“Being a cheapskate and using the Chapman.edu server to send and accept attorney-client privilege messages about Trump’s post-election legal strategy. That all should have been done on his own secure confidential server. It is an inexcusable violation of client expectations of attorney confidentiality to send confidential messages over a server you do not control, let alone one that is owned by a public nonprofit educational institution,” he wrote to us.

Then, Eastman sued in federal court in an attempt to keep those Chapman emails confidential — which turned out to be way worse than shooting yourself in the foot. He got nowhere, almost all the emails were divulged anyway, and he put himself — and his client, Trump — in a far worse position by setting the stage for Judge David O. Carter to write that Eastman and Trump “more likely than not” committed a crime by trying to stop the vote certification on Jan. 6.

“If Eastman had used a secure system, or never filed the litigation to try to fix it, Carter would never have had a platform to write that,” Lacy said.

Lacy’s not saying that’s legal malpractice, but someone else might.

‘Awful legal advice’

Lacy has known Eastman for years. They met in D.C. in the 1980s, they vied for the same congressional seat in the 1990s, have had a “decent” relationship, with Lacy even taking on one of Eastman’s Chapman law students as an intern, who Lacy hired and who remains on the firm’s staff today.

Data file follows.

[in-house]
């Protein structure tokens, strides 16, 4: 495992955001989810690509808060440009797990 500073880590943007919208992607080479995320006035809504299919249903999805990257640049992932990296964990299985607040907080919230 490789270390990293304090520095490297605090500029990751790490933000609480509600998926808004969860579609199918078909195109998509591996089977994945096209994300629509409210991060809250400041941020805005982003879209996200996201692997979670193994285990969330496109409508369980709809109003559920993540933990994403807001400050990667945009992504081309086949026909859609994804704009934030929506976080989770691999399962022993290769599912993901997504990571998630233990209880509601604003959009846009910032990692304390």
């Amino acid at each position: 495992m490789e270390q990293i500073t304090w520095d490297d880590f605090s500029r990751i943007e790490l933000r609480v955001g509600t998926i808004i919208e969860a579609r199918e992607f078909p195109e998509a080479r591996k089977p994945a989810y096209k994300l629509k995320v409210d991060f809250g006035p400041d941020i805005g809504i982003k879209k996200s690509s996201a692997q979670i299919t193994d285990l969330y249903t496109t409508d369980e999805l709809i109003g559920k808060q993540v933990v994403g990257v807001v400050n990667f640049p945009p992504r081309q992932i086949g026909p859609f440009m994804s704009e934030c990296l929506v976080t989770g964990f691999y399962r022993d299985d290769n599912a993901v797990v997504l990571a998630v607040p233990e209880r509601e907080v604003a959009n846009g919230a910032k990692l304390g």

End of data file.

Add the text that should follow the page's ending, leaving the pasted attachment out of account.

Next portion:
“As a person who has supported Trump in the past, I am deeply saddened by this awful legal advice he gave to Trump,” Lacy said. “If Eastman was never in the picture, never gave any such legal advice … Trump would be in a far better political position today. Two of the four indictments would never have even happened.

“I’ve known John a long time,” Lacy continued. “He’s been very strong on extreme legal theories and trying to normalize them. Not just with this bit of the vice president having power to reject electors, but his philosophizing that state legislatures have unlimited power. … It’s just not true. Both of those are contrary to the underpinnings of our democracy.